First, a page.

July 8, 2011
Field Crops 28.9 - 85

Even with High Corn Prices, Production Efficiency is Key to Profitability

Joe Lauer, Corn Agronomist

2011 PEPS Entry Form

For many years, the question most asked by corn farmers has been, “How do I save a buck?” During the last three years the question has changed to, “How do I grow another bushel?” Growers are thinking creatively about ways to increase yields through new, innovative production techniques. The PEPS program provides an outstanding way to compare the economics and efficiency of your cropping system to others. It is an opportunity to gain valuable knowledge, technical insight and demonstrate your farming skills for conserving resources and improving water quality. The 2010 most efficient farmers in the PEPS program are shown in Table 1.

In the 2010, the average yield in the cash corn and dairy/livestock corn divisions was 218 and 216 bushels per acre with production costs of $439 and $408 per acre. The average cost per bushel was $2.05 and $1.88. Using PEPS production costs for an acre and the WI USDA average of 162 bushels per acre, the average cost per bushel was $2.71. It cost $724 per acre to grow corn silage with an average cost per ton of dry matter of $77 ($27 at 65% moisture).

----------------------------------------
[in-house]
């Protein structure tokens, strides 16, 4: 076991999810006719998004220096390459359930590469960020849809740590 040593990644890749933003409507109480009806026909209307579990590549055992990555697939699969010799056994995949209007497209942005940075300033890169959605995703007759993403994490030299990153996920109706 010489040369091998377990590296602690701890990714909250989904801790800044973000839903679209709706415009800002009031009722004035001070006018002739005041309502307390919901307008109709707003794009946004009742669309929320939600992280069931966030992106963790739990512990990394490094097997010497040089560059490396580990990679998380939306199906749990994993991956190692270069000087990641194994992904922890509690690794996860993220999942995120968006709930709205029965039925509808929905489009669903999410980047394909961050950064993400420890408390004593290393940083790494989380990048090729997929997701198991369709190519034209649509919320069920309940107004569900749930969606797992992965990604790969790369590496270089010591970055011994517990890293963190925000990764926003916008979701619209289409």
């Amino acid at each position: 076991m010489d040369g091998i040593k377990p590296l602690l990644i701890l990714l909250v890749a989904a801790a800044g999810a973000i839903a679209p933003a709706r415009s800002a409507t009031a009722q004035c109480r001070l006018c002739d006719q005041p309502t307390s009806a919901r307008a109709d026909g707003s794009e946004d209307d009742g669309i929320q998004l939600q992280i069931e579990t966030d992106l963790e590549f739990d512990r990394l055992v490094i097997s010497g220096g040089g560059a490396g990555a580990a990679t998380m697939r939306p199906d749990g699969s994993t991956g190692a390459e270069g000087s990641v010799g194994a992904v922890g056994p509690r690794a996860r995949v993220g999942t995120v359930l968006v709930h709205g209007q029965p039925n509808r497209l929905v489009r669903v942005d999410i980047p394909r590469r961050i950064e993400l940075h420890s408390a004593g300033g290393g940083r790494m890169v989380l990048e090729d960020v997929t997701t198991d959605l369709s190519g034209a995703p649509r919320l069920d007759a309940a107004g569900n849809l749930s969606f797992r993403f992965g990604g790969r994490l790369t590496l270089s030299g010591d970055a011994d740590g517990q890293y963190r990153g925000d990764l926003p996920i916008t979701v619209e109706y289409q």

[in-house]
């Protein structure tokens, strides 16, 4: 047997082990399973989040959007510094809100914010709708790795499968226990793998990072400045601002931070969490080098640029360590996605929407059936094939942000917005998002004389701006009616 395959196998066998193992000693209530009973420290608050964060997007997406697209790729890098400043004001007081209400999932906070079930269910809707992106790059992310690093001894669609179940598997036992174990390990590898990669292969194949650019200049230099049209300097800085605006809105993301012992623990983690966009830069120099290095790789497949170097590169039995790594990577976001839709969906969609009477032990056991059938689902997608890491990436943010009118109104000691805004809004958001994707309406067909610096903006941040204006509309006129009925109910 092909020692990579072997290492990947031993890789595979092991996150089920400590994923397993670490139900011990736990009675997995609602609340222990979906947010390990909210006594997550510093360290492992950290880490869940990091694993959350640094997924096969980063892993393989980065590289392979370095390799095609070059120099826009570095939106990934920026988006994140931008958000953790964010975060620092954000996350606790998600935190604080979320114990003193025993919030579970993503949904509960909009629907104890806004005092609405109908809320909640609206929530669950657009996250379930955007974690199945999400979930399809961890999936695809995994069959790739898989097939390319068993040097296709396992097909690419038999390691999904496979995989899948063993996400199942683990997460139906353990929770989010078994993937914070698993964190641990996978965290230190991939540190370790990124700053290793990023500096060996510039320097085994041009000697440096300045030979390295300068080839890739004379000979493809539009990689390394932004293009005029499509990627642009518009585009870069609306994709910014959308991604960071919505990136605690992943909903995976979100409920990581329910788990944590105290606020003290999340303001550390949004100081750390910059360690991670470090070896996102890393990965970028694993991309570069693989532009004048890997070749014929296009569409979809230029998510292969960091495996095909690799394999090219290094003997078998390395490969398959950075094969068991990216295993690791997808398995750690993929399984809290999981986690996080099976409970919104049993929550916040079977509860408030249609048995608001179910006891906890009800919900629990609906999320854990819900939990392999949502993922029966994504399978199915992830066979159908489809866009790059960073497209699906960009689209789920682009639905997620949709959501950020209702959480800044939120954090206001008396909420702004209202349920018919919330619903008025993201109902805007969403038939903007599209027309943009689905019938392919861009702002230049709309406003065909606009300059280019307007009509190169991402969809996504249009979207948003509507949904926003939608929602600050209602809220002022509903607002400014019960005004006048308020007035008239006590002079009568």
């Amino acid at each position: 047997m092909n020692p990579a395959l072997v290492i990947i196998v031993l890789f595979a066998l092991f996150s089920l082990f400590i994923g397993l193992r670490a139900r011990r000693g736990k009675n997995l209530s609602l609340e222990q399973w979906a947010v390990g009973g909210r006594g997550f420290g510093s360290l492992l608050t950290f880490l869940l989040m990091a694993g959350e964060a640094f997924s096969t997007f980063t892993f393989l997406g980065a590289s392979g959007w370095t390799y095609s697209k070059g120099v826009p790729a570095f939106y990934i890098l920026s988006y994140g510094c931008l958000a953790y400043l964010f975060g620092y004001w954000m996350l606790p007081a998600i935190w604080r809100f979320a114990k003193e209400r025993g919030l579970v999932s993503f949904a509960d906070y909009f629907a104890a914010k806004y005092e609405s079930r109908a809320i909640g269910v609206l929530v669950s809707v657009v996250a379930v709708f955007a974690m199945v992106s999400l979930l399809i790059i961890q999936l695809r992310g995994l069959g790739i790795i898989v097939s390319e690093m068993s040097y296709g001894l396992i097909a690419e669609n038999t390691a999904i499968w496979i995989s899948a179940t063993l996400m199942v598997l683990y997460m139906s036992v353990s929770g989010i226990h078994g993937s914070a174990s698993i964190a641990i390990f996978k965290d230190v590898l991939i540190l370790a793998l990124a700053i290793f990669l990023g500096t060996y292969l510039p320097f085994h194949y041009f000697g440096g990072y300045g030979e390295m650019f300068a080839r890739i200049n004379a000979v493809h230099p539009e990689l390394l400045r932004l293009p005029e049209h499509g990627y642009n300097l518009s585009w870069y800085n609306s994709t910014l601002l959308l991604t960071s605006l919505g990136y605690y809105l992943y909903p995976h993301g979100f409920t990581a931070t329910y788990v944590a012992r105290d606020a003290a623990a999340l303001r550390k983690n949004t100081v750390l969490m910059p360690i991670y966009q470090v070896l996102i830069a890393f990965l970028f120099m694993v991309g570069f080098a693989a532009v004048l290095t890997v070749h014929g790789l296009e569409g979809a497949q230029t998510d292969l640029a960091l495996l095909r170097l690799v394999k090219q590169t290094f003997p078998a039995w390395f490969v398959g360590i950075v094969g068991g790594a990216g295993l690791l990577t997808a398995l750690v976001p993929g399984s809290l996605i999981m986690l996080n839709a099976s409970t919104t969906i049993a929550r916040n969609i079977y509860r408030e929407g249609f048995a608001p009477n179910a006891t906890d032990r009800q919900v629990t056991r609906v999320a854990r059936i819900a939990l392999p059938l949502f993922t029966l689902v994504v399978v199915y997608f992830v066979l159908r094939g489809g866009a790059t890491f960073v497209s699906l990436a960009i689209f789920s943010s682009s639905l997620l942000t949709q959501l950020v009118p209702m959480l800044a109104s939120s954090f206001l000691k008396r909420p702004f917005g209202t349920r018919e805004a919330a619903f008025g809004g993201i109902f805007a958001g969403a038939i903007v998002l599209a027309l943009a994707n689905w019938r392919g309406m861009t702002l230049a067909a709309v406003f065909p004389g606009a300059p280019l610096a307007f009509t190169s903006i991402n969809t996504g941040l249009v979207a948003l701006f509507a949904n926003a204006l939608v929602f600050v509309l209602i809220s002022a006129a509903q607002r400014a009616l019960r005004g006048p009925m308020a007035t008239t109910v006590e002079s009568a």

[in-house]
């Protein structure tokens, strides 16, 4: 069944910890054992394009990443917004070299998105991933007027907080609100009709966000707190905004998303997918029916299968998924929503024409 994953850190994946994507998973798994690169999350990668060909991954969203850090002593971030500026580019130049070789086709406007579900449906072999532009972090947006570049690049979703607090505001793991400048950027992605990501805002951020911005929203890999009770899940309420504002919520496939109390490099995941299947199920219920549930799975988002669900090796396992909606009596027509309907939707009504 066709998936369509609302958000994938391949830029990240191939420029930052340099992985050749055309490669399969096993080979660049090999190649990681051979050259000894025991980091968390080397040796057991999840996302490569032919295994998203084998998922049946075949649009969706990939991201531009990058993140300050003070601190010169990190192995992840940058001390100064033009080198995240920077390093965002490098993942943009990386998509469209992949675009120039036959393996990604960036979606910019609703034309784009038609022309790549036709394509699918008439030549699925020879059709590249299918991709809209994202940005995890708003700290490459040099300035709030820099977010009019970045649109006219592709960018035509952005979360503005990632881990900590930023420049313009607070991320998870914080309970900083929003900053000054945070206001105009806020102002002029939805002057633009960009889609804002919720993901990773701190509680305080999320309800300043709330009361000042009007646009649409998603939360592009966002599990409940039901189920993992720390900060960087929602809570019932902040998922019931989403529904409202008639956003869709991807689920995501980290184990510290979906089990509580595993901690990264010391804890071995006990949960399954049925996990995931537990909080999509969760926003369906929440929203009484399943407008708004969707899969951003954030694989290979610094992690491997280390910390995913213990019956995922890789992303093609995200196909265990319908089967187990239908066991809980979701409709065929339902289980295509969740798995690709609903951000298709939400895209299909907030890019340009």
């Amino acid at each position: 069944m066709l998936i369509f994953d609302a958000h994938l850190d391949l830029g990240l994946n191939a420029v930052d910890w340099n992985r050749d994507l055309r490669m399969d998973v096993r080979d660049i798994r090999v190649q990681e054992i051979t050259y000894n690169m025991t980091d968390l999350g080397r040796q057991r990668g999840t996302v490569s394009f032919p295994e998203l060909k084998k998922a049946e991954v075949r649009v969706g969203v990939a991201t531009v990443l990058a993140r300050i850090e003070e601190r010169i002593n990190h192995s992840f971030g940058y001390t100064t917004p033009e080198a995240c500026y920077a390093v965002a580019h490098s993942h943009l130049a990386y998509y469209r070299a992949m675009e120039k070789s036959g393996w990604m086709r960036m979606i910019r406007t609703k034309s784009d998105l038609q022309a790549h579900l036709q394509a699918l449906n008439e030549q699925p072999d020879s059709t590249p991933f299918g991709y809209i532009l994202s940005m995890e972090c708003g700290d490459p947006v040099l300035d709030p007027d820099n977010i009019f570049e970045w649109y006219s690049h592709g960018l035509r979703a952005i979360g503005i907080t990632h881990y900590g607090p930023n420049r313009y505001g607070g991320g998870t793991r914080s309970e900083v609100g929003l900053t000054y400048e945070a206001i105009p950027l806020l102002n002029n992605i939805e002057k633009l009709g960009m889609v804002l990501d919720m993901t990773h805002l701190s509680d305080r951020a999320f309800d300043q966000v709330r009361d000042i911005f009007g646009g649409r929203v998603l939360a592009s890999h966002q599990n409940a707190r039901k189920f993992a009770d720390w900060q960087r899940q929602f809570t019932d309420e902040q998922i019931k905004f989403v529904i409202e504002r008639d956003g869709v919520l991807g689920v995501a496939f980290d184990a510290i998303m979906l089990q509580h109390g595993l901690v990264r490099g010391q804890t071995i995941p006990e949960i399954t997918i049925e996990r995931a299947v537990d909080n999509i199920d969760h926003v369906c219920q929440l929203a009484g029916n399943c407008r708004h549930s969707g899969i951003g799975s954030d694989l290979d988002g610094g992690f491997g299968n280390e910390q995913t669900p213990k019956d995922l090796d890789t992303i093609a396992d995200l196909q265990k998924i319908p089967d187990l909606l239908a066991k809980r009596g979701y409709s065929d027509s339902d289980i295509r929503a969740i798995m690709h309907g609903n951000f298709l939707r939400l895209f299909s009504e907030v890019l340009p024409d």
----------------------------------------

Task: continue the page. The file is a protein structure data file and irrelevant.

Table 1. PEPS Most Efficient corn farmers in the 2010 Cash Corn, Dairy/Livestock Corn and Silage Corn Divisions.

Division District County Participant Cost/Bu
Cost/T
Cost/A Yield Hybrid Verifier
Corn, Cash Crop 1 Marathon Steve Kloos $1.89 $443 235 Pioneer 37Y12 Philip Ely
  2 Jackson Stetzer Farms $1.66 $468 282 DeKalb DKC52-59 Trisha Wagner
                 
Corn, Dairy Livestock 1 Polk Dale Wester $1.56 $362 232 DeKalb DKC42-72 Kieth Zygowicz
  2 Buffalo Diversified Farms $2.01 $432 215 Pioneer P0461XR Carl Duley
  3 Grant David Gehrke $1.76 $363 206 Kussmaul GL807GT Steve Mueller
                 
Corn, Silage 1 Marathon Steve Kloos $71.05 $588 8.3 Pioneer 35F38 Philip Ely

The ““Green Fields – Blue Waters” award is given to a farmer to recognize and promote stewardship and sustainable corn production practices.

For previous PEPS reports and 2011 Entry forms see the website: http://corn.agronomy.wisc.edu/PEPS.

Fields entered in the PEPS program may also qualify for other contests such as the National Corn Yield Contest.

If you have any questions, please call Amy Cottom at (608) 262-7702 or e-mail at: agcottom@wisc.edu.

Have a safe and profitable growing season!


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